Hosted by the Skandalaris Center for Interdisciplinary Innovation and Entrepreneurship (Skandalaris), GIA is made possible by the generous donation of alumnus Suren G. Dutia and his wife, Jas K. Grewal. The competition is for early stage ventures that are scalable, sustainable, and quick-to-market with proof of concept and a broad impact. In order to apply, ventures must have at least one Washington University in St. Louis student, postdoctoral researcher, or recent alumnus (less than 10 years) holding a significant role on the team.

Each of the finalists will be assigned mentors who are experts in fields relevant to their ventures. Over the next six months, finalists will work alongside their assigned mentors and Skandalaris staff as they prepare their deliverables for the final pitch competition in October.

Emre Toker, Managing Director of the Skandalaris Center, commented, “We look forward to the Global Impact Award each year, as it is an opportunity for Washington University to see what both our students as well as alumni are achieving in entrepreneurship. We are excited about this year’s finalists and look forward to watching the progress they make in the next six months.”

Congratulations to the four finalist teams with Olin alumni or current students:

AirZaar, Inc

AirZaar is an enterprise software company providing image-processing & data analytics for mining, construction & infrastructure clients to make actionable decisions while disrupting accuracy levels of surveying reports utilizing visual intelligence. AirZaar’s turnkey automated solution provides clients with actionable intelligence in minutes, reducing costs & optimizing efficiency while performing safer industrial operations.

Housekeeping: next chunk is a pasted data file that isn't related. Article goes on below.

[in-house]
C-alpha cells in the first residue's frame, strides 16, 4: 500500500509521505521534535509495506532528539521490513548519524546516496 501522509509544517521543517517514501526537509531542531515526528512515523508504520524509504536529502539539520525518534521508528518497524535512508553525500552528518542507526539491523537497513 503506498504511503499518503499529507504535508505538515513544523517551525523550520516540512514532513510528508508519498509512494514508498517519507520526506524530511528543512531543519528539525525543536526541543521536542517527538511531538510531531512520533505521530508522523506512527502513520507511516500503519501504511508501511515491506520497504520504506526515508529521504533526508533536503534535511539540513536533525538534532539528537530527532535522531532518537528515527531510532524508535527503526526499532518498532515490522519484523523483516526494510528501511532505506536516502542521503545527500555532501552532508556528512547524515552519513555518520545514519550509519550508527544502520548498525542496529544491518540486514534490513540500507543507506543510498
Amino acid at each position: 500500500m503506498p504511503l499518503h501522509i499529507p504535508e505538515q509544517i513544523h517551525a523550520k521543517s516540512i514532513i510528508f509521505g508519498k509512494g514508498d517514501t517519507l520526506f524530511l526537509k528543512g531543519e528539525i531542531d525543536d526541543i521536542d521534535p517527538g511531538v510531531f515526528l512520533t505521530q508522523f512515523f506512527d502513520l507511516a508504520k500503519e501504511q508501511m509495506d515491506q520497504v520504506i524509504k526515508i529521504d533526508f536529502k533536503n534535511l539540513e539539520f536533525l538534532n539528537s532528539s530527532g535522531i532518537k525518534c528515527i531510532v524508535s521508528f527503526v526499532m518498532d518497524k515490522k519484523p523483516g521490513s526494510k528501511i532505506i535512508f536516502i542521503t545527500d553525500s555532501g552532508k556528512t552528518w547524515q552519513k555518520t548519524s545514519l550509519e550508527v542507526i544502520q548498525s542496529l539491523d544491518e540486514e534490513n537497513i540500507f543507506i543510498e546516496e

WashU team members:

  • Ravi Sahu, MBA ’14
  • Ali Ahmadi, MBA ’15

B-Agro Solutions

B-Agre Solutions is focused on becoming the leading provider of mechanized agricultural solutions in Ghana and across Africa. We partner with subsistence farmers in a collective group, train them, and use modern farm techniques and equipment to produce grains for sale.

WashU team members:

  • Anthony Ackah-Nyanzu, MS ’17, Finance
  • Dennis Awuku, BS ’12, Accounting
  • Donny Yoder
  • Adelaide Aboagye, MSW ’15, Social & Economic Development

Geneoscopy

Geneoscopy is developing a screening methodology to noninvasively diagnose CRC using biomarkers in stool samples. CRC is the second deadliest cancer in the U.S., primarily due to flawed screening methodologies, which results in late-stage detection of the disease. Geneoscopy’s technology solves the problems associated with existing screening methodologies, allowing for reduced mortality rates and better health outcomes.

WashU team members:

  • Erica Barnell, MD/PhD ’21, Molecular Genetics and Genomics
  • Andrew Barnell, MBA ’17
  • Yiming Kang, PhD ’22, Computer Science

GiftAMeal

GiftAMeal is a socially conscious marketing platform for restaurants that helps provide a meal to someone in need each time a user takes a photo at a participating location. Restaurants pay a monthly subscription to be involved and provide customers with another incentive to patron their location.

WashU team members:

  • Andrew Glantz, BSBA ’17, Leadership & Strategic Management
  • Aidan Folbe, BSBA ’19
  • Jacob Mohrmann, BSBA ’16, Marketing

Link here to see all seven finalists.